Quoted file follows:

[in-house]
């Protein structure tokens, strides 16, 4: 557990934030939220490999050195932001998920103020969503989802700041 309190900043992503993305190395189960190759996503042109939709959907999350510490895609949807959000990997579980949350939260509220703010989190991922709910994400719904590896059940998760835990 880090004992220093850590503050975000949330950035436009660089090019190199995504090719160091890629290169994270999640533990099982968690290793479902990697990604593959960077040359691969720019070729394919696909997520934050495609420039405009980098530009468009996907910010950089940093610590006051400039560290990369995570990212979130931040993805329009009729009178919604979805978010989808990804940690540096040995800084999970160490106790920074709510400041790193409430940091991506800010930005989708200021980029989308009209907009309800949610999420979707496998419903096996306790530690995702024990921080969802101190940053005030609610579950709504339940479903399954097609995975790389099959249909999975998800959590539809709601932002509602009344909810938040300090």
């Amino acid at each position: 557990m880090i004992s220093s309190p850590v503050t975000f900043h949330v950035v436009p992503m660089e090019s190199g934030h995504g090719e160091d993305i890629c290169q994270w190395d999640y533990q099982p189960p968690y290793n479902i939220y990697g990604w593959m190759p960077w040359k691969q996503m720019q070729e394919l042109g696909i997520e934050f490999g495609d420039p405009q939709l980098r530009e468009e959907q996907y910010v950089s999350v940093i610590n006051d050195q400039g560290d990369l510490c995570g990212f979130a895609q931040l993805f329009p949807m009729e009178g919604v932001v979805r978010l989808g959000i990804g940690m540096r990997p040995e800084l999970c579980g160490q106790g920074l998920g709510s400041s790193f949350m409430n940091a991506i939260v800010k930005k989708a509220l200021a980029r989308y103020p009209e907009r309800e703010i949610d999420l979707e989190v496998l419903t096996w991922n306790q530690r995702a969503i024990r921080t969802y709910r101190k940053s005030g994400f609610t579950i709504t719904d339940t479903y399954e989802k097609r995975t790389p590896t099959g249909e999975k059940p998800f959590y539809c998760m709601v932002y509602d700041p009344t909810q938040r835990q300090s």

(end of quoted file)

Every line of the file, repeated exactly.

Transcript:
[in-house]
């Protein structure tokens, strides 16, 4: 557990934030939220490999050195932001998920103020969503989802700041 309190900043992503993305190395189960190759996503042109939709959907999350510490895609949807959000990997579980949350939260509220703010989190991922709910994400719904590896059940998760835990 880090004992220093850590503050975000949330950035436009660089090019190199995504090719160091890629290169994270999640533990099982968690290793479902990697990604593959960077040359691969720019070729394919696909997520934050495609420039405009980098530009468009996907910010950089940093610590006051400039560290990369995570990212979130931040993805329009009729009178919604979805978010989808990804940690540096040995800084999970160490106790920074709510400041790193409430940091991506800010930005989708200021980029989308009209907009309800949610999420979707496998419903096996306790530690995702024990921080969802101190940053005030609610579950709504339940479903399954097609995975790389099959249909999975998800959590539809709601932002509602009344909810938040300090």
């Amino acid at each position: 557990m880090i004992s220093s309190p850590v503050t975000f900043h949330v950035v436009p992503m660089e090019s190199g934030h995504g090719e160091d993305i890629c290169q994270w190395d999640y533990q099982p189960p968690y290793n479902i939220y990697g990604w593959m190759p960077w040359k691969q996503m720019q070729e394919l042109g696909i997520e934050f490999g495609d420039p405009q939709l980098r530009e468009e959907q996907y910010v950089s999350v940093i610590n006051d050195q400039g560290d990369l510490c995570g990212f979130a895609q931040l993805f329009p949807m009729e009178g919604v932001v979805r978010l989808g959000i990804g940690m540096r990997p040995e800084l999970c579980g160490q106790g920074l998920g709510s400041s790193f949350m409430n940091a991506i939260v800010k930005k989708a509220l200021a980029r989308y103020p009209e907009r309800e703010i949610d999420l979707e989190v496998l419903t096996w991922n306790q530690r995702a969503i024990r921080t969802y709910r101190k940053s005030g994400f609610t579950i709504t719904d339940t479903y399954e989802k097609r995975t790389p590896t099959g249909e999975k059940p998800f959590y539809c998760m709601v932002y509602d700041p009344t909810q938040r835990q300090s």